Beacon Lesson Plan Library

A Picture is Worth a Fantastic Story

Elaine Padgett


Students select one of the photographs they have taken of friends, pets, parents or objects and write a story. The photos provide visual prompts and a supportive framework for their writing.


The student writes stories about experiences, people, objects, or events.


-Writing paper
-A pencil for each student
-Chart paper
-Individual student dictionaries
-Art paper (Construction Paper)
-File folders with pocket


1. Create a letter requesting paarental permission for photography project (see Associated File)
2. Purchase disposable cameras.
3. Send cameras home for students to take photographs.(Teacher does this activity, too.)
4. Develop film when cameras are returned.
5. Label a folder with each student's name.
6. Sort pictures and place in individual student writing folder.
7. Gather all other materials listed in materials section.


1. Prior to this writing lesson, students and teacher take home disposable cameras and take pictures of pets, friends, parents, toys and other objects of interest. Teacher has film developed. This activity is done during the last month of school. If disposable cameras are not available, the teacher could supply photos made with a digital camera or have the students bring photos from home. Remind the students that they are already using beginning, middle and end in their writing and to apply this skill in writing this story.

2. Gather students around for a large group activity.

3. Choose a photograph from teacher file.

4. Allow the students to observe the teacher-made photograph.

5. Students make observations about the photograph.

6. The teacher writes a story on chart paper using student input, deomonstrating a beginning, middle and end.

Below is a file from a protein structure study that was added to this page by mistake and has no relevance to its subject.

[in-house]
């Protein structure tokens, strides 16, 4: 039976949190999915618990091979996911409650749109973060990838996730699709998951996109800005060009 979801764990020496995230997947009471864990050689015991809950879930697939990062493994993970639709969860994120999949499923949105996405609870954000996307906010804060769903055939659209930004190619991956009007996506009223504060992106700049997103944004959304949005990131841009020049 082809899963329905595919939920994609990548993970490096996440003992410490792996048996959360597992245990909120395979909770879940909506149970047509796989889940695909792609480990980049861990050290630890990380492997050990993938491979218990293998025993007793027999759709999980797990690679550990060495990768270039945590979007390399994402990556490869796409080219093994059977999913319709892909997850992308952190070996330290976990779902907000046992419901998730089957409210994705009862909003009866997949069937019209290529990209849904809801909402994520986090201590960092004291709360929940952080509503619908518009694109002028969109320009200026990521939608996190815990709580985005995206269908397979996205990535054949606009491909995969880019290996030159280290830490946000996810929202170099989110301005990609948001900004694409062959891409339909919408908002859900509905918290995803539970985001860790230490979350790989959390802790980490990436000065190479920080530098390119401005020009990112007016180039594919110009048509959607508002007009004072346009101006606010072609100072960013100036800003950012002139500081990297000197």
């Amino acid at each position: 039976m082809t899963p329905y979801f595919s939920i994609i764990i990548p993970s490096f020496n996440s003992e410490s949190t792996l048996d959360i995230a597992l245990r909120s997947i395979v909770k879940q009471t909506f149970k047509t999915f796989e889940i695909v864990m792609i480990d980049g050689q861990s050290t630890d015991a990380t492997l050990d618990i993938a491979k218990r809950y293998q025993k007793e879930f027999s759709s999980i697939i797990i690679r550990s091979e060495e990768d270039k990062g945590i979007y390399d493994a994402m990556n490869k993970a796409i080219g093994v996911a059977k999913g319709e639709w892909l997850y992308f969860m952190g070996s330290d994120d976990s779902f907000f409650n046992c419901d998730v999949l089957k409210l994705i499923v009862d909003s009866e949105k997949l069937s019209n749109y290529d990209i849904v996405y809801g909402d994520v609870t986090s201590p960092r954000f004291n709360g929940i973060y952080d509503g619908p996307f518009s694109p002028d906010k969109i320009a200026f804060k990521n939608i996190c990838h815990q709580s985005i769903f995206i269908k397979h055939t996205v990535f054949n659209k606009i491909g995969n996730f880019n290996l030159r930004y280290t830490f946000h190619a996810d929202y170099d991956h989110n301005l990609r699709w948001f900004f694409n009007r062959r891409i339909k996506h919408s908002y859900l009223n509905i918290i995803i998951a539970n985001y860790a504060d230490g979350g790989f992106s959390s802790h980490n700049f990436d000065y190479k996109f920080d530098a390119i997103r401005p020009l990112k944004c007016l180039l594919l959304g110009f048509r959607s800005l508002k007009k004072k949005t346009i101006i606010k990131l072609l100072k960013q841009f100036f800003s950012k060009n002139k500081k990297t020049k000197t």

7. Students return to their seats.

8. Hand out individual writing folders, which contain pictures taken by student.

9. Explain that you are giving them a piece of writing paper.

10. Each student selects a photograph from his or her writing folder.

11. Remind students that writers think about what they want to write before they begin.

12. Encourage students to make a list of ideas and thoughts they want to include in their story.

13. As students begin to write, circulate around the room to assist if needed.

14. After students write their stories, they may work with a friend to reread and revise their stories. The teacher also works with individuals or small groups to help them revise their stories.

15. Stories are glued to art paper with related photo after revisions

16. Allow students to share their work in small groups.

17. Repeat steps 10-16 until stories have been written about all photographs.

18. Mount each studentís photos and stories in individual booklet form as a finished project

19. Evaluate each childís booklet.


Formatively assess writing of story by observing student's writings to make sure:
-Writing relates effectively to the selected photograph.
-Story has a beginning, middle and end with some details.


After the students have written and published a story about each photograph they have taken, the pictures are mounted on art paper along with the stories, then compiled into booklet form. The students will select the story they think is the "best" work in the booklet and tell why they think it is the best.

Web Links

Have film developed and access photos online at this site.

Attached Files

Sample Parental Permission Form     File Extension: pdf

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